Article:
On 4th November, the Wider Devon Sustainability and Transformation Plan (STP) was published setting out plans to improve health and care services across Plymouth and Devon.
Speaking about this latest draft plan to reshape healthcare in Plymouth, Torbay and across Devon by 2021, Johnny Mercer MP said:
‘I welcome this draft plan as the first step towards securing the transformation and sustainability of healthcare in Plymouth by 2021.
We have made significant progress already in delivering this in Plymouth. Our integrated health and social care system is leading the way in this across the county. This means that the services provided in the city are responsive to provide the right care, in the right place and at the right time.
The report highlighted the existing ‘health inequalities’ in Devon which means that there is as much as a 15-year difference in life expectancy between Plymouth and other areas in Devon. This is an aspect that I have been working on since I was elected and I believe it is important that the STP factually accepts this and recognises the need for this to be addressed.
Equally, we see a lower per head spend on health and social care than others areas – as much as 10% less. I am delighted that the the STP is determined to equalise the funding available so that people in Plymouth have access to the same levels of funding as other areas, again, something I have already been working on in terms of public health spending. I will keep pushing to achieve this.
Crucially, the STP is prioritising acute hospital and specialist services and primary care such as GP services. These essential services are the way most of us access the health system and ensuring it is modern, value for money, and equipped to serve the people of Plymouth in the long term is vital. I am delighted that as part of this Plymouth Hospitals NHS Trust is going to become the lead centre in Devon for trauma, cardiac arrest, neurosurgery and neonatal intensive care.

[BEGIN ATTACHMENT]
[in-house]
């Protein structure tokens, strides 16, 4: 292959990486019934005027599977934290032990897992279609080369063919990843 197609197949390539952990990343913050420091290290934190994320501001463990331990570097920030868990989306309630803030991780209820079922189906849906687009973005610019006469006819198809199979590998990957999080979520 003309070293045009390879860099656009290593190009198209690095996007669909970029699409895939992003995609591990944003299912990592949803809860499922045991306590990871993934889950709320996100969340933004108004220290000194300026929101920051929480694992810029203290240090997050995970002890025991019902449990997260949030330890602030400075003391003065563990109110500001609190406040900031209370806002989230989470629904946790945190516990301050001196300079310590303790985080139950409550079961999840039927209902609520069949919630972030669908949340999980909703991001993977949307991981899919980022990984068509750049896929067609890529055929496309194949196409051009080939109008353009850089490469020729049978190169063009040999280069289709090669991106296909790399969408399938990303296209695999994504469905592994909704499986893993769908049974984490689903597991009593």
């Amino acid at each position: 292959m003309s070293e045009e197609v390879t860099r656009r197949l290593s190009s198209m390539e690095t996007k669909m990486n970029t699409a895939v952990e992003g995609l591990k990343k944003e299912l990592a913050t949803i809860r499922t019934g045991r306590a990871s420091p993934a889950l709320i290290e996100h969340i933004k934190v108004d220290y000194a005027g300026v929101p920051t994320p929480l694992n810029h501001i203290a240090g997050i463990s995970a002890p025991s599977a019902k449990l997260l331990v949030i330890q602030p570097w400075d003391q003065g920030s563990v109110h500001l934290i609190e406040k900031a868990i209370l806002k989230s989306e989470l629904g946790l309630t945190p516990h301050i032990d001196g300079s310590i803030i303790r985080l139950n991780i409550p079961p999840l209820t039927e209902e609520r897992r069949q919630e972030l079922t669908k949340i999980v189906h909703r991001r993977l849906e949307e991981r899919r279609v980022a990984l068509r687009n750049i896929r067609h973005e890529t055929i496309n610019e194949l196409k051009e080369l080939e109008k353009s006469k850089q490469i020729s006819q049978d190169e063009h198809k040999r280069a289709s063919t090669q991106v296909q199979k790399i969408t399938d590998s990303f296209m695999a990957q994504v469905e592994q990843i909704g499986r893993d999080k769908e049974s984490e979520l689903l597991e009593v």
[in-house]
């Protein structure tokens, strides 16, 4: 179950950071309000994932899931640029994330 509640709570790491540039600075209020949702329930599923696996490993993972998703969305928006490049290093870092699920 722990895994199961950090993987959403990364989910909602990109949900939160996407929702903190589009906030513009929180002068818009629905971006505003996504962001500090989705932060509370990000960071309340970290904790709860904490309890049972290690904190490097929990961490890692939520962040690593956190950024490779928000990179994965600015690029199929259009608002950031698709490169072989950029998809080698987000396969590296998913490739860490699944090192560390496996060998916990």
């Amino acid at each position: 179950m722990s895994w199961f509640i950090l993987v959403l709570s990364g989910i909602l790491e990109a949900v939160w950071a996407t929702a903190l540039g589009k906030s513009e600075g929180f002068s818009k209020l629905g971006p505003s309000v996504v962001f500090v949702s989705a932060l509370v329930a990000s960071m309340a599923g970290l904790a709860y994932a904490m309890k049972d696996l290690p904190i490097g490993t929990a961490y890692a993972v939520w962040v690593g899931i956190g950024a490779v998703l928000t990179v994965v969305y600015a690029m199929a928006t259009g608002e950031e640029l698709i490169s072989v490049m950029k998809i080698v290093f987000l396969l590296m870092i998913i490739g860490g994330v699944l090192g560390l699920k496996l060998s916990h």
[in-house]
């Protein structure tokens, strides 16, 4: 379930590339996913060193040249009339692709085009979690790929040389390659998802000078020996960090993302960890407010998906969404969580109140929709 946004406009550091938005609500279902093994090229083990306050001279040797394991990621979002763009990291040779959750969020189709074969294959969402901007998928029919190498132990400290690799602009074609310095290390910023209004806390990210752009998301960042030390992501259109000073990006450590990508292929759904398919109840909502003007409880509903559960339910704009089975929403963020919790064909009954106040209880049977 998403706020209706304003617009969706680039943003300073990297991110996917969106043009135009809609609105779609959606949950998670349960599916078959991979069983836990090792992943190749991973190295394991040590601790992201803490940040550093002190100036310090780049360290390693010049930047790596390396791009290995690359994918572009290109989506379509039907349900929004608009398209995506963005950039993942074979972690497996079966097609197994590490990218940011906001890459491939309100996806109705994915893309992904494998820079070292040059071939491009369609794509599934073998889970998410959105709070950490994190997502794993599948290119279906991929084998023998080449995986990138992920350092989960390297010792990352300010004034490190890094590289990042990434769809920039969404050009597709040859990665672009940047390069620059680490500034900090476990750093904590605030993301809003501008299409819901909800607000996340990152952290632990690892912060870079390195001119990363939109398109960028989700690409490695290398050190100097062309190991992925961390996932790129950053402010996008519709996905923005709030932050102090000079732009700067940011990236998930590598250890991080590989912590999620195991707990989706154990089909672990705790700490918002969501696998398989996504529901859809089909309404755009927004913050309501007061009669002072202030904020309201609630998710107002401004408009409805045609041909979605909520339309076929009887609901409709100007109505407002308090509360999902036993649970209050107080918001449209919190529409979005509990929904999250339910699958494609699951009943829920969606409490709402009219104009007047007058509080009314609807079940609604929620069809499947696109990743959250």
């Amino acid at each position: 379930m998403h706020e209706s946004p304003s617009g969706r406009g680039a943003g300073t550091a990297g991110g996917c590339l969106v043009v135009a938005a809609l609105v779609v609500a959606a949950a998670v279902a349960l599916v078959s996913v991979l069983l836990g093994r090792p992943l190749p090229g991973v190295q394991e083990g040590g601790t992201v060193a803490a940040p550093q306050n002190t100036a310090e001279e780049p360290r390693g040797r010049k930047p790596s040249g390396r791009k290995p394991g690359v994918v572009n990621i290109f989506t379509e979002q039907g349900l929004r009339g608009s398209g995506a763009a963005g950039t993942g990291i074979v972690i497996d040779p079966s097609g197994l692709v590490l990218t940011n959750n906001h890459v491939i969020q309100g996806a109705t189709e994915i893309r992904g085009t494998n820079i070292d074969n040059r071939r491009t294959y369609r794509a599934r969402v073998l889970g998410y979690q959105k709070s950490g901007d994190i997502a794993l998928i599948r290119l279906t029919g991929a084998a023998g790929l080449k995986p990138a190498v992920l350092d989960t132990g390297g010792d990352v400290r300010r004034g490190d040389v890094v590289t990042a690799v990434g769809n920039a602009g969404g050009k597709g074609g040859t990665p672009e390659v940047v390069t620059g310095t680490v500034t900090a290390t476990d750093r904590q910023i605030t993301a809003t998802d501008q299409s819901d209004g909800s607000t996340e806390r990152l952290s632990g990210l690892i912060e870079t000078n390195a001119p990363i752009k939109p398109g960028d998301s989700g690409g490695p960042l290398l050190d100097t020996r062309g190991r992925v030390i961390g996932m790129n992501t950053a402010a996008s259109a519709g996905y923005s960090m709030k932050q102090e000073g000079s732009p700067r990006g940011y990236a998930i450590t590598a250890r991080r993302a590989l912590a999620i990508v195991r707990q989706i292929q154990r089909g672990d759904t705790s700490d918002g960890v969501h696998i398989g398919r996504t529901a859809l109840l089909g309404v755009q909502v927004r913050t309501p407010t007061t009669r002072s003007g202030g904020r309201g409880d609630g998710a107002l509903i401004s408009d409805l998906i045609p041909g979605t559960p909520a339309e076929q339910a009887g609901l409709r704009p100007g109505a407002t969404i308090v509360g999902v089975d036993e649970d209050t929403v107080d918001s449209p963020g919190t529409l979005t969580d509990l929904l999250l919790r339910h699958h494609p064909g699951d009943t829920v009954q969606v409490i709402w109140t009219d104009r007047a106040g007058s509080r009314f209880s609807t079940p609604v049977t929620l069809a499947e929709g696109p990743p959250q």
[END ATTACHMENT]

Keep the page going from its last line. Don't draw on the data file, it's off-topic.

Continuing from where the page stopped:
I am equally pleased that one of the priorities is Mental Health and services for those with learning difficulties. The plan seeks to create a parity of esteem between physical and mental health, ensuring they are equal terms of funding and provision. This highlights that setting the bar high for provision in these areas in Plymouth is absolutely the right thing to be doing.
Senior leaders from Plymouth Hospitals NHS Trust and Plymouth City Council represent the interests of the city in the STP process, but a key part of the process is engagement with local patients and the wider public. I will make sure you are kept up to date so that you can have your views heard and addressed.’
The Sustainability and Transformation Plan (SLP) is looking at how health services across Plymouth and Devon need to develop between now and 2020/21.
Summary Principles for the Review:
- Improving the health of the population
- Improving the quality of care delivery
- Achieving better value by reducing the cost of care
- Improving experience of staff – increasing the attractiveness of a career in the Devon health and social care system
Case for change: A number of issues have been highlighted across Devon. Specifically relating to Plymouth, it identified the current health inequalities which the city experiences compared to other areas, with a different of up to 15 years in life expectancy between some areas. The spend per person differs markedly across Devon and is 10% less in the most deprived areas.
There are significant clinical challenges across the region such as securing staff levels and a need to find a sustainable financial footing for the health service in Devon.
System-wide challenge of £557m is forecast by 2020/21 without transformational change.